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11.5 Explicit Case Analysis Due to Accidental Complexity
We now know that we have a verified PIN number on the back of a bank card. What is next? In general, ATMs would like to get a transaction object so that the bank can process it. How can an ATM get a transaction? A classic error is to have the ATM worry about putting up menus, enabling the keypad, getting a special key number, and mapping it to a specific transaction. This would add lots of noncommunicating behavior to the SuperKeypad class. Since the Super-Keypad class has everything it needs to build a transaction (except maybe an account and PIN number), why not let it build the transaction for the ATM? The ATM could get the account and PIN number from the card reader and give them to the SuperKeypad, asking the SuperKeypad to get a transaction.
The SuperKeypad is then faced with the task of getting a transaction. It puts the main menu on the screen (assume the main menu labels key #1 as deposit, key #2 as withdraw, key #3 as balance, and key #4 as transfer), reads a key from the keypad, finds out that special key #2 was pressed, and then what? It is here that many designers assume they have made a mistake. In order to map the key to a transaction object, they are faced with an explicit case analysis. Several heuristics state/imply that explicit case analysis is a bad thing, since it implies that an addition to the system will result in changes to the existing code. This problem is common; whenever an object-oriented model bumps up against a nonobject-oriented system, explicit case analysis is often the result. Our design is not warped梠ur interface is! If we had an object-oriented interface, we would push a button and the desired constructor would run. Adding a new transaction would imply adding a new button with no change to the existing code. Some designers might argue that this is cheating since someone, somewhere is asking, "Did the user touch the screen between these X/Y-coordinates, or those X/Y-coordinates, etc.?" The important point is that the case analysis is pushed outside of our domain. If this sounds like a cheat, then polymorphism is a cheat. Someone, somewhere must be performing case analysis. Talk of jump tables and pointers to functions does not change the fact that it is case analysis. The only relevant question is, "Do you, the developer, need to perform the case analysis in your domain?" If the answer is no, then you can add new items to your system without modifying the existing code. (For a related discussion, see the object-oriented network section in Chapter 9, Section 9.2.)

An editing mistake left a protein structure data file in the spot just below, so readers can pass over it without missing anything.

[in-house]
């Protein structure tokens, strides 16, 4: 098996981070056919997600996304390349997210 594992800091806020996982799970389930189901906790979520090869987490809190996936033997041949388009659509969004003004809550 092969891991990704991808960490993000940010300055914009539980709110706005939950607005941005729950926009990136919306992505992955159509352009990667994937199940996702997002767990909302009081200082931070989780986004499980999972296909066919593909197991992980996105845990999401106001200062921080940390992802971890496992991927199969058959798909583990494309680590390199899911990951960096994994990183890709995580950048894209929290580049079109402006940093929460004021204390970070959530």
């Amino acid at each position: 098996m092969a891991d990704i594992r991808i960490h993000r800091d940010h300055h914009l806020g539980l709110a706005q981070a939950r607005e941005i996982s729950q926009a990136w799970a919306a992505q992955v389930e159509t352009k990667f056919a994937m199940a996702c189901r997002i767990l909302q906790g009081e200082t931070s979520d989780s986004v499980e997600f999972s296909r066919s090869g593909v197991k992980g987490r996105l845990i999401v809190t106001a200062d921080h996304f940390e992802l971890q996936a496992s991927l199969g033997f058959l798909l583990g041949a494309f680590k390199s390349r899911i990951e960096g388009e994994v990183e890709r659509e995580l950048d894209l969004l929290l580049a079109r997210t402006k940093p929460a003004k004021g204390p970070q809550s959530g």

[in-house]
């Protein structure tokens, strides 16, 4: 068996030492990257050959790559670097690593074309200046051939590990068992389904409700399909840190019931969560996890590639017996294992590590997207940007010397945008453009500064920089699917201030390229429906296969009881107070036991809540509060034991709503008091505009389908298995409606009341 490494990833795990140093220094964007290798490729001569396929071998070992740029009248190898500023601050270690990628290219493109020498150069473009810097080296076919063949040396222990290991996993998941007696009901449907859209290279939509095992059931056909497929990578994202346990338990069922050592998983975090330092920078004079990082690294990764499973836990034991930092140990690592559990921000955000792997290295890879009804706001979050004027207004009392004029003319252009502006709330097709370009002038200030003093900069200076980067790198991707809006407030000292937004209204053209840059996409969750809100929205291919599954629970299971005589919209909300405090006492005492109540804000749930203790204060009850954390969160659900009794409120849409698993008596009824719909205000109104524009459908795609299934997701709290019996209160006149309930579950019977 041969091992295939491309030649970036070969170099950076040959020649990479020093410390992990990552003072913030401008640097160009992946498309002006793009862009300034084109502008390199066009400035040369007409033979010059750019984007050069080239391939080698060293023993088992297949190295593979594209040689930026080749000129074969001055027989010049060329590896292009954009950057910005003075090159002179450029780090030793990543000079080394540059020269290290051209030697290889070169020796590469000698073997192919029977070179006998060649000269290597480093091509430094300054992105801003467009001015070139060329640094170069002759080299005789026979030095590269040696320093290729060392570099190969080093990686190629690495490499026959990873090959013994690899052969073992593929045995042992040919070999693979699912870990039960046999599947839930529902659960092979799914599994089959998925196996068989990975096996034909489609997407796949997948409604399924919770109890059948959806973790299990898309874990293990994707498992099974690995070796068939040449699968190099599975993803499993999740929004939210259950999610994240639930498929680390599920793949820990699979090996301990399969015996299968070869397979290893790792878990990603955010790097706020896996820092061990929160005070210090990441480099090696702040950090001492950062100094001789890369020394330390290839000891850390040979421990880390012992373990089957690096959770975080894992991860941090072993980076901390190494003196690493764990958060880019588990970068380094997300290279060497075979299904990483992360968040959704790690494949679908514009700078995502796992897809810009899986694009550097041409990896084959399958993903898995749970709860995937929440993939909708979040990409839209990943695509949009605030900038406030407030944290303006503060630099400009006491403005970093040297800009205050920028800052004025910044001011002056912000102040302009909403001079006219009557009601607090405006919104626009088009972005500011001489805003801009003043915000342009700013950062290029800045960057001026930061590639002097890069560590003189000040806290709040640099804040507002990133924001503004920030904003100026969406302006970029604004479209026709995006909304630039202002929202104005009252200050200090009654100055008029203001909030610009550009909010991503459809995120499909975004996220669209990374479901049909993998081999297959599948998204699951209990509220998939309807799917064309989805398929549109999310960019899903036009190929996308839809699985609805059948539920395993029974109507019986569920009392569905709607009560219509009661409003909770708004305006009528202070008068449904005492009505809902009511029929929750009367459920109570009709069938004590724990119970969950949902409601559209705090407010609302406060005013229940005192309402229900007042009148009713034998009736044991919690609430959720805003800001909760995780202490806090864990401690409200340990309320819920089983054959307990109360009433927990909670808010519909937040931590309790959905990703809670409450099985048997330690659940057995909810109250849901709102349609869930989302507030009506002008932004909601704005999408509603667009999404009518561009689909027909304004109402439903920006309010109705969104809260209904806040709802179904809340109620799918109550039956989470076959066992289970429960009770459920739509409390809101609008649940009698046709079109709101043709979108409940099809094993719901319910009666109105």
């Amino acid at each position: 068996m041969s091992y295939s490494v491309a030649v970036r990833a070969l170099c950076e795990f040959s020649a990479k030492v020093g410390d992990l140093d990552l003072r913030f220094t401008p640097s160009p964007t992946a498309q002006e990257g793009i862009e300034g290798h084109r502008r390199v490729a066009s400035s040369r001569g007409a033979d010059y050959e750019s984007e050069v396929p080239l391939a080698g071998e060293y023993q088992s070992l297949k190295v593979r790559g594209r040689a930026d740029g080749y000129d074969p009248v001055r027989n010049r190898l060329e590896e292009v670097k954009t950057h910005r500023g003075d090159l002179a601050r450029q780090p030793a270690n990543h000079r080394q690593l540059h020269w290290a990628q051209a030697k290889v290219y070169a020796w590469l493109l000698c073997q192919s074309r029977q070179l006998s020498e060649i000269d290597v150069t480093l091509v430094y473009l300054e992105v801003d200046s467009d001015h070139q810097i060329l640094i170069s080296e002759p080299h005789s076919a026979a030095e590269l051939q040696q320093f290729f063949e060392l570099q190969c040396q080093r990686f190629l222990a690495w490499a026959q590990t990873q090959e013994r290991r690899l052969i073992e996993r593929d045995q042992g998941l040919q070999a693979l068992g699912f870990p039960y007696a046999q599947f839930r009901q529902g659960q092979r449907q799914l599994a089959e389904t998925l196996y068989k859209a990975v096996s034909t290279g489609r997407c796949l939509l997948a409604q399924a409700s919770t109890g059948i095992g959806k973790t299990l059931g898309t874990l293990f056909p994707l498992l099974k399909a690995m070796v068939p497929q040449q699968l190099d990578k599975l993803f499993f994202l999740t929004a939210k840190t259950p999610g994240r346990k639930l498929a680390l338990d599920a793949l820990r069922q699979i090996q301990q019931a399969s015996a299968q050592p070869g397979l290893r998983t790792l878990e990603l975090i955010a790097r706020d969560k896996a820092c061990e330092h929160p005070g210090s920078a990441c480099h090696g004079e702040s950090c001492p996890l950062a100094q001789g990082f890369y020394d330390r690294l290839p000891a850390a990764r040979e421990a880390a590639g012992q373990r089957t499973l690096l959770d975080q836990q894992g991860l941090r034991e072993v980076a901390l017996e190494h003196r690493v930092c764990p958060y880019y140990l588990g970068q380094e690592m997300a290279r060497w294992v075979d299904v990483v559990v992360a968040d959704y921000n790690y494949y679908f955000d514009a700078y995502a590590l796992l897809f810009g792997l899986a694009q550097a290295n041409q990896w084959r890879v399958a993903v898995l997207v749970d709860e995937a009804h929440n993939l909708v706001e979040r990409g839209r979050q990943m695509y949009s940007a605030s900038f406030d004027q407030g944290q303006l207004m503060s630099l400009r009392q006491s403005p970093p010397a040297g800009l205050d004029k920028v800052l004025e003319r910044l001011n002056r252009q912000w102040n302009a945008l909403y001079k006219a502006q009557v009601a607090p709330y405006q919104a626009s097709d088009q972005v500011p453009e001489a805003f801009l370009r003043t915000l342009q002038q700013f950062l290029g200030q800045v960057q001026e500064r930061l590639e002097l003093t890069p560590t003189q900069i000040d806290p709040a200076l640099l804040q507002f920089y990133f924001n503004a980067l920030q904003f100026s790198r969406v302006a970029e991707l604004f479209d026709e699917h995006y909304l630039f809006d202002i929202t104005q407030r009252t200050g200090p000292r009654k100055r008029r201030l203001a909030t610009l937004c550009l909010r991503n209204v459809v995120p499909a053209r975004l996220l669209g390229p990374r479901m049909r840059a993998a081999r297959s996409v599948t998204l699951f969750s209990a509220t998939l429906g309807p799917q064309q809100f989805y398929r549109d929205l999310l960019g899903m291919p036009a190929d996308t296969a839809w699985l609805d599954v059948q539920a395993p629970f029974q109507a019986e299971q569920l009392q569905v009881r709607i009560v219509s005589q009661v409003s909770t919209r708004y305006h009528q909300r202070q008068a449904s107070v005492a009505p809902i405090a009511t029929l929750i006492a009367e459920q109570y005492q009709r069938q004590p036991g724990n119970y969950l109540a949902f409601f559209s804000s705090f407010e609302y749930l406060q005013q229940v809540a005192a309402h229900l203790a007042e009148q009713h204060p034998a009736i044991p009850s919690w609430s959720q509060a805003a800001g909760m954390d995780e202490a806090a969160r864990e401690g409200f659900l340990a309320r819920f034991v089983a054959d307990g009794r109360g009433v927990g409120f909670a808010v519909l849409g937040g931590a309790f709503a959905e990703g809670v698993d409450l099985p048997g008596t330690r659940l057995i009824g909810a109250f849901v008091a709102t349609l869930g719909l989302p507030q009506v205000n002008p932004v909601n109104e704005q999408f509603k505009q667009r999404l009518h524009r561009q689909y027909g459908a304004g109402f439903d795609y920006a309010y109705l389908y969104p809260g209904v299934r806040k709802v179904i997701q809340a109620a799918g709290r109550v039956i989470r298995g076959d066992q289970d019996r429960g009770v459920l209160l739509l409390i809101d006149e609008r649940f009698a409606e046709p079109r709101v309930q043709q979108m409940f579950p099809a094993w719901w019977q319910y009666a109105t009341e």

There are two main solutions to consider in this mapping. Either we let the SuperKeypad collect the information for the transaction as part of its case statement and then build the appropriate transaction object with this information, or we immediately build the appropriate transaction object and let it polymorphically initialize itself. The disadvantage of the first design is that we are doing a large amount of work in each instance of the case statement. It is considered beneficial to minimize this work so that when a developer needs to add a new case, he or she will be modifying a minimal amount of existing code. The disadvantage of the second solution becomes obvious if we ask how a derived class knows how to collect information for filling in its data members. The derived classes of the transaction class will require a display screen and keypad to collect their information (or at least a SuperKeypad). This creates at least one more uses relationship in our system, adding complexity. The developer must now decide if the amount of work being performed in the case statement warrants a new uses relationship. This is very subjective given that there are no quantitative metrics for measuring complexity. My gut instinct in this example is to collect the information and then build the objects. The complexity of collecting information does not warrant a new uses relationship between Transaction and SuperKeypad. This must be decided on a case-by-case basis, and because of its subjective facet, it causes numerous, endless arguments during design critiques. Either solution to this problem results in a fully initialized transaction object (in this case, a Withdraw object) being returned to the ATM.
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